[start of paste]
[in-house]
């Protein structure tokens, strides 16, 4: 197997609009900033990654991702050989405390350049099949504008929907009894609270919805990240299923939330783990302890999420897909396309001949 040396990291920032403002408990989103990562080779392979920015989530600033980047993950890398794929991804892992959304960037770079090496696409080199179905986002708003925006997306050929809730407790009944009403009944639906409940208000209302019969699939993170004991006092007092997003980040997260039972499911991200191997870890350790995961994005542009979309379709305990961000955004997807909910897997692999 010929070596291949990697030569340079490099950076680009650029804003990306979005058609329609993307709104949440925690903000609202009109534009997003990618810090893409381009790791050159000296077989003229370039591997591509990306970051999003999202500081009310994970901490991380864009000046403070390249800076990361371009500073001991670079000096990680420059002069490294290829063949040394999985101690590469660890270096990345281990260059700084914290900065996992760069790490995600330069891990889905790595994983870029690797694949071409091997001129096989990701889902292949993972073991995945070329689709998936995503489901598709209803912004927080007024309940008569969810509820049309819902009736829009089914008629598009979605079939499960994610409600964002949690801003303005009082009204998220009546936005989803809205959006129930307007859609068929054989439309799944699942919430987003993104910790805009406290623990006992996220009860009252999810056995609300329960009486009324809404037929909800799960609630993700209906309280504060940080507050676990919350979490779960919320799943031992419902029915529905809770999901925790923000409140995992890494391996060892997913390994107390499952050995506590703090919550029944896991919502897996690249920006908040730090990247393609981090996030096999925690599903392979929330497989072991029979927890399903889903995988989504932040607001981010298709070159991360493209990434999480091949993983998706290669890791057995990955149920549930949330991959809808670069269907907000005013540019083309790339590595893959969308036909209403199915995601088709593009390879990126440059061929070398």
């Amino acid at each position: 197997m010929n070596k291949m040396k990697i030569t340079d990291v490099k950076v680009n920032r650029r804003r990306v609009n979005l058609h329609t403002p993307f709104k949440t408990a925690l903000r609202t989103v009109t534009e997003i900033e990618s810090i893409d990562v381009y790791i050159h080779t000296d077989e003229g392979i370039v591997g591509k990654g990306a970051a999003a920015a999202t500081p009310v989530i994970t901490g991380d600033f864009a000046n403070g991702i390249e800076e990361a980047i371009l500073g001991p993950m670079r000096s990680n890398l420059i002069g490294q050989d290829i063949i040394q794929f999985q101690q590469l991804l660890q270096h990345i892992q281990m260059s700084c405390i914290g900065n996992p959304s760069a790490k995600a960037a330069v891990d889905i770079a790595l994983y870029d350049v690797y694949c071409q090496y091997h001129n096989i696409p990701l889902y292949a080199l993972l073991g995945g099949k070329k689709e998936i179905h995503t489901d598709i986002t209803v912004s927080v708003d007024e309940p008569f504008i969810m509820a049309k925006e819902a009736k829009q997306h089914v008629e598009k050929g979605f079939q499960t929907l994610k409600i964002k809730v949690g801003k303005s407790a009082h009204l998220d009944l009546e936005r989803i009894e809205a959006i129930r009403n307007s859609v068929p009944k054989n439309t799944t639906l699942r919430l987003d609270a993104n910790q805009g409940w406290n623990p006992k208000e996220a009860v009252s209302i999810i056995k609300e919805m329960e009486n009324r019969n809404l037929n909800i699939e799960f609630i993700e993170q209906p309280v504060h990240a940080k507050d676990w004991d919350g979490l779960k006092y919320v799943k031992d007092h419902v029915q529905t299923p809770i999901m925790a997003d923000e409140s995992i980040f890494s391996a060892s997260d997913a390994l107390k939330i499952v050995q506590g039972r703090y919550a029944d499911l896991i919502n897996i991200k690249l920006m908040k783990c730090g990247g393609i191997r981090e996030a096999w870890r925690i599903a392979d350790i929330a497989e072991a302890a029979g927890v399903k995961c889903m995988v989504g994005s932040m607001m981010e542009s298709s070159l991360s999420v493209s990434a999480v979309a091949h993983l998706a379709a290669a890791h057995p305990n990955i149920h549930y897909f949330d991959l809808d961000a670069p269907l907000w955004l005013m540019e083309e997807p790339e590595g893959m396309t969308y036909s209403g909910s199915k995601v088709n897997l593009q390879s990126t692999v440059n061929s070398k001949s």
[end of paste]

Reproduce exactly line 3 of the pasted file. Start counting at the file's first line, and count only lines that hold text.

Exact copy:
């Amino acid at each position: 197997m010929n070596k291949m040396k990697i030569t340079d990291v490099k950076v680009n920032r650029r804003r990306v609009n979005l058609h329609t403002p993307f709104k949440t408990a925690l903000r609202t989103v009109t534009e997003i900033e990618s810090i893409d990562v381009y790791i050159h080779t000296d077989e003229g392979i370039v591997g591509k990654g990306a970051a999003a920015a999202t500081p009310v989530i994970t901490g991380d600033f864009a000046n403070g991702i390249e800076e990361a980047i371009l500073g001991p993950m670079r000096s990680n890398l420059i002069g490294q050989d290829i063949i040394q794929f999985q101690q590469l991804l660890q270096h990345i892992q281990m260059s700084c405390i914290g900065n996992p959304s760069a790490k995600a960037a330069v891990d889905i770079a790595l994983y870029d350049v690797y694949c071409q090496y091997h001129n096989i696409p990701l889902y292949a080199l993972l073991g995945g099949k070329k689709e998936i179905h995503t489901d598709i986002t209803v912004s927080v708003d007024e309940p008569f504008i969810m509820a049309k925006e819902a009736k829009q997306h089914v008629e598009k050929g979605f079939q499960t929907l994610k409600i964002k809730v949690g801003k303005s407790a009082h009204l998220d009944l009546e936005r989803i009894e809205a959006i129930r009403n307007s859609v068929p009944k054989n439309t799944t639906l699942r919430l987003d609270a993104n910790q805009g409940w406290n623990p006992k208000e996220a009860v009252s209302i999810i056995k609300e919805m329960e009486n009324r019969n809404l037929n909800i699939e799960f609630i993700e993170q209906p309280v504060h990240a940080k507050d676990w004991d919350g979490l779960k006092y919320v799943k031992d007092h419902v029915q529905t299923p809770i999901m925790a997003d923000e409140s995992i980040f890494s391996a060892s997260d997913a390994l107390k939330i499952v050995q506590g039972r703090y919550a029944d499911l896991i919502n897996i991200k690249l920006m908040k783990c730090g990247g393609i191997r981090e996030a096999w870890r925690i599903a392979d350790i929330a497989e072991a302890a029979g927890v399903k995961c889903m995988v989504g994005s932040m607001m981010e542009s298709s070159l991360s999420v493209s990434a999480v979309a091949h993983l998706a379709a290669a890791h057995p305990n990955i149920h549930y897909f949330d991959l809808d961000a670069p269907l907000w955004l005013m540019e083309e997807p790339e590595g893959m396309t969308y036909s209403g909910s199915k995601v088709n897997l593009q390879s990126t692999v440059n061929s070398k001949s």